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ColdFusion Studio 5

Author:
Eric Roberts
06/05/2006 10:01 PM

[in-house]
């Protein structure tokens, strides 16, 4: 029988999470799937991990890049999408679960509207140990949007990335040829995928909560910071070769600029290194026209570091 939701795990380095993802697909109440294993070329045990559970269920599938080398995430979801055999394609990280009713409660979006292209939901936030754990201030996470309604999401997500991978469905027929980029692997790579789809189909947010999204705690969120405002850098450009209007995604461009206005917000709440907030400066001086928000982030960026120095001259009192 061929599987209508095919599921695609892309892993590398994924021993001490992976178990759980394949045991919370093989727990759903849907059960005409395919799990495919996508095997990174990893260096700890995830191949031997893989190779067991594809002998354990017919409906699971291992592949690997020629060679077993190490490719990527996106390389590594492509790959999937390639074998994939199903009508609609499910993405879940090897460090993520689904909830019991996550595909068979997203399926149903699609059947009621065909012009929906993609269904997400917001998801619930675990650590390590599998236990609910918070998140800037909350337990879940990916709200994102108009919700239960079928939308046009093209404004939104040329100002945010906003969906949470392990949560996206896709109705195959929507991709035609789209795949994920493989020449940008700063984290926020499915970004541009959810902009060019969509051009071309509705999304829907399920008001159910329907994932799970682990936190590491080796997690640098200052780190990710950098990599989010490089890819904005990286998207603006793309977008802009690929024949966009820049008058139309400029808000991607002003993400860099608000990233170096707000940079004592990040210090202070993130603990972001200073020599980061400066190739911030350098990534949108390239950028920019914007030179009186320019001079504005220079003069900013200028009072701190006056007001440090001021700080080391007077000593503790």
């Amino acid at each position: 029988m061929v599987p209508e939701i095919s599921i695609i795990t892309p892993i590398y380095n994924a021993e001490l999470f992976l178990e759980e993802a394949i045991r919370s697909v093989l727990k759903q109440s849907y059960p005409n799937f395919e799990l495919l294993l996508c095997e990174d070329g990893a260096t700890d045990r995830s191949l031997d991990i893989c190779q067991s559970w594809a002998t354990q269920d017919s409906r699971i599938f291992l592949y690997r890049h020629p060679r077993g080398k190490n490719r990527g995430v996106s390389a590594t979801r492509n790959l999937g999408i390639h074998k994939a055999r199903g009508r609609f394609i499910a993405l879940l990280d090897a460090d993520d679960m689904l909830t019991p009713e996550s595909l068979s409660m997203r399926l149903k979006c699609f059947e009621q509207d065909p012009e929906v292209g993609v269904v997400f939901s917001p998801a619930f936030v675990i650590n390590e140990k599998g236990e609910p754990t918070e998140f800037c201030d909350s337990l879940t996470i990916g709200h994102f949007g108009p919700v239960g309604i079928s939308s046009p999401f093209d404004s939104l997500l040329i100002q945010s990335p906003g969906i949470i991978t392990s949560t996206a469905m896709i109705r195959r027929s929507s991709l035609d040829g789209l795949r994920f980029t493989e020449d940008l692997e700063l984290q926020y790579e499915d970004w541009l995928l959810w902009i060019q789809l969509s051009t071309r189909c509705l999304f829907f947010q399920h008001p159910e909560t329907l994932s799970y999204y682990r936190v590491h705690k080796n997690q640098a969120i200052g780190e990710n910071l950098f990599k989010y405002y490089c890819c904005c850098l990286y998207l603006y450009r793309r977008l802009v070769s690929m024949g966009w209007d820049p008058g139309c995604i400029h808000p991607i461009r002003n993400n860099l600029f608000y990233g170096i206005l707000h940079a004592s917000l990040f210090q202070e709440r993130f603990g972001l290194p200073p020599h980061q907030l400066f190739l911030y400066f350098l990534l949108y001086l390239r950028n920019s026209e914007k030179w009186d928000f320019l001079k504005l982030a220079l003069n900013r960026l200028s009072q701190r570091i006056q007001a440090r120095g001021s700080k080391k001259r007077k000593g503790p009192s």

Its still ftp over something.  Just because you send ftp over ssl, ssh, tls, or anything else for that matter, it doesn't make the ftp part of it any different...just ftp being carried over a more secure transport...kind of like instead of shouting, you carry your voice over an fm carrier signal. So it's still the same plain ole insecure ftp that is on a secure carrier. Do they make subversion for windows?  I would be willing to try it out for size. Some places get overly anal...possibly rightfully so hehehe...and don't allow vpn for consultants.   It really depends on the environment.  For my personal stuff, I pretty much just have my host and send stuff directly to the host, unless it is something complicated, which I do test locally first as I would rather crash my system than my site host.  They tend to get rather miffed when customers do that ;-)  Most place I work at have a test and production environment to work with.  Some even have a staging environment in-between the 2.  I have only worked at a couple of places that didn't have a test server...though they did shortly after I convinced them of the wisdom of having a test environment.  Source control really depends on the company.  Some places won't do it because either they don't want to pay for, won't use open source because of the lack of support, or just have system admins who are too inept to try and install products they are not familiar with.  As far as backup, most places I have been have at least daily back-ups...some have had hourly backups(incremental of course). Source control is great if you can get it.  I know I tried to get something at my last gig, but the company wouldn't flip the bill to buy it and sysadmins wouldn't install it if they did. Eric I'm sorry, Eric, but there are many types of ftp.  There is the plain old insecure ftp which will eventually get you in trouble.  Then there's ftp over ssh (if you have a *nix server).  There's also SFTP and FTPS, and I'm not really sure which one is which but basically there's ftp over ssl and ftp over tls.  All of those have varying levels of security, but enough for our purposes.   If you use a source control system such as subversion, you can transfer set it up over ssl using apache, so even your commits and updates to/from source control is protected.  And while you might not be able to get a copy of the production database for security reasons, you might be able to get the schema and fill it with dummy data which is enough for doing development work.  You might also be able to access the database through some sort of vpn (never actually having your own copy).   There's no reason to not use a source control system.  If you have a server anywhere, you can use it to host subversion.  It doesn't require a lot of resources and will save you a lot of time and headaches if things go wrong. Directly editing production files is the single worst thing you can do.  If you dreamweaver/hs crashes (as I'm sure it often does), and overwrite an important file on the server, how long can you afford to wait for a backup? Even if you get the backup, a good portion of your work could be lost.   Russ > Many places don't allow a copy for security reasons.  Many of us are > working with sensitive data, so having a copy of the DB is out of the > question...think of the recent VA scandal and why having a copy of > data can be a really bad idea. > > As far as FTP being plain text...well so is a cfm, htm, asp, css, js, > etc... > file ;-)  There is also a binary transfer for binary files like images > and compiled code.  FTP is an accepted and very standardized protocol.   > I have never seen different ways of ftp'ing...it's all, well, FTP.   > Not sure where you get that from.  The interface and setup may be > different, but the protocol is all the same, so there is nothing to > code for, other than the CFFTP tag ;-) > > I do a lot of consulting work, so some of my stuff is on my own.  I > have also worked on 50 member teams and everything in between.  I have > considerable experience using visual source safe and a version control > that is native to UNIX, whose name is escaping me at the moment (that > may be purposeful...I try to forget UNIX as much as possible hehehe)   > I like having a test server and in most shops I do, so that if I piss > off Odin one day and lightning strikes my system, I have another copy > somewhere.  I also keep a local copy and when I can, a copy on > disk/thumbdrive,  for an extra measure of security when the company I > am working for doesn't use a versioning tool...at least I know I will > have 1 version back. One of these days, when I get a server that is > worth investing in, I will prolly set up a repository for my work.   > The POS that I have now will be lucky to still be running in the near > future.  I am working on getting a good laptop to replace my desktop > and once that happens, my desktop will become my local testing server.   > It has enough juice to do a good job of it. > > Hailisa, > Eric > > MMA Eric! > > > > > > Actually...things are quite the opposite with many developers also > > working from home.  Most of the time we don't have access to the > > data locally from db's that are either at the company's site or at > > their host.  That is why ftp is important.  I do a lot of consulting > > work where I am not at the client's site on a regular > > basis...sometimes even completely doing it from home. > > > They shouldn't be quite the opposite (if you ask me, but I'm just some > dude). > SVN lets you have a local repository.  Most DBs make it pretty easy to > synchronize subsets of data, so there's no reason not to have some > locally. > > And if you're FTPing stuff, you do know that it's all in plain text, > and that FTP is one of the worst standards for file transfer?  Every > freaking FTP server does it it's own way. Real easy to code for, neh? > > All that data you're sending to your clients is basically in plain > view for anyone who's looking for it. > > I would strongly recommend (and this is coming from someone who has > been doing quite a bit of work from home lately) you start a local SVN > repository, just for your own sake (it's really freaking awesome!), > and maybe start using a tool like rsync or at least an SSH/webDAV > plugin for data transfer (if you can't connect to a remote repository). > ESPECIALLY since you're probably crossing networks and such to get > data to your client's machines (dunno, maybe you have a T1 straight to > "client central" *giggles*). > > You must be a "lone coder" sorta like myself... someday tho, mark my > words, you'll have to work with people who know what they're doing, > maybe even as part of a team, so knowing this stuff is good if that > ever happens (even if it's just the team part :). > > I think the real fact of the matter is that CF is a language that > makes it easy to "just do it", and that's why you've got so many > people who never learn the "why" part, or whatever, till they have to.   > A general observation, not directed. > > I love the fact that if my laptop took a flying leap off a tall > building, all my code (all 25675 iterations of it) would still be > safe, and instantly available from another workstation. > > What's cool is if you got an old machine just sitting around in your > home > -- > Use it for a SVN repository!  Even if your clients don't use VC, you > will, and you'll LOVE IT! I swear! > > Sorry for trying to convert you while saying it's ok to stay how you are. > I'm just a dork.  -- And I have issues - I deal with someone I'm on a > team with who is just dragging their feet on the whole "dev and test > local, upload to dev, THEN production" (we still don't have QA:). > So don't think I'm assuming you don't test local and all that jazz. > (my person who is lagging just moaned and moaned when I turned off > FTP, so it's linked sorta, in my head- whoops! My bad.) > > 'Probably cuz I'm a virgo-cusp, and you know how those cuspers are. > So if any negative vibes comes through, it's a personal issue, not > related to anything. (see, I suck, real doods don't let that happen). > > Peace be with you (apologies for rehashing an age old issue, CF-T!) & > one love, :Denizen > > > > >